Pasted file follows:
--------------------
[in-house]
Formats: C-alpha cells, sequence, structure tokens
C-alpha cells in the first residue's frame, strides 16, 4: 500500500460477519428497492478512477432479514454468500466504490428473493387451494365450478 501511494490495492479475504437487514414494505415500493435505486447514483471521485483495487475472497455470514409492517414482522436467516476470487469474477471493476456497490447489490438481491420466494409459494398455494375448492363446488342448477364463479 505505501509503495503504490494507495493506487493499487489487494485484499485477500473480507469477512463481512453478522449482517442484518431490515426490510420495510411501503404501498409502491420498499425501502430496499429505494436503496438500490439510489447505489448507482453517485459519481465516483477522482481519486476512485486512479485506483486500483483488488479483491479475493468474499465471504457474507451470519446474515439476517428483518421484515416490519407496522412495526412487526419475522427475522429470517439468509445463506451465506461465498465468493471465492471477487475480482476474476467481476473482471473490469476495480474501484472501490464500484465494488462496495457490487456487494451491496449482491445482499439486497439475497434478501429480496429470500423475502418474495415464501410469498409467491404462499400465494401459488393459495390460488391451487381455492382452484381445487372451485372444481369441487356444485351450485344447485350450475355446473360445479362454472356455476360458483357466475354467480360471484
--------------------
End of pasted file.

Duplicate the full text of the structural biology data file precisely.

[in-house]
Formats: C-alpha cells, sequence, structure tokens
C-alpha cells in the first residue's frame, strides 16, 4: 500500500460477519428497492478512477432479514454468500466504490428473493387451494365450478 501511494490495492479475504437487514414494505415500493435505486447514483471521485483495487475472497455470514409492517414482522436467516476470487469474477471493476456497490447489490438481491420466494409459494398455494375448492363446488342448477364463479 505505501509503495503504490494507495493506487493499487489487494485484499485477500473480507469477512463481512453478522449482517442484518431490515426490510420495510411501503404501498409502491420498499425501502430496499429505494436503496438500490439510489447505489448507482453517485459519481465516483477522482481519486476512485486512479485506483486500483483488488479483491479475493468474499465471504457474507451470519446474515439476517428483518421484515416490519407496522412495526412487526419475522427475522429470517439468509445463506451465506461465498465468493471465492471477487475480482476474476467481476473482471473490469476495480474501484472501490464500484465494488462496495457490487456487494451491496449482491445482499439486497439475497434478501429480496429470500423475502418474495415464501410469498409467491404462499400465494401459488393459495390460488391451487381455492382452484381445487372451485372444481369441487356444485351450485344447485350450475355446473360445479362454472356455476360458483357466475354467480360471484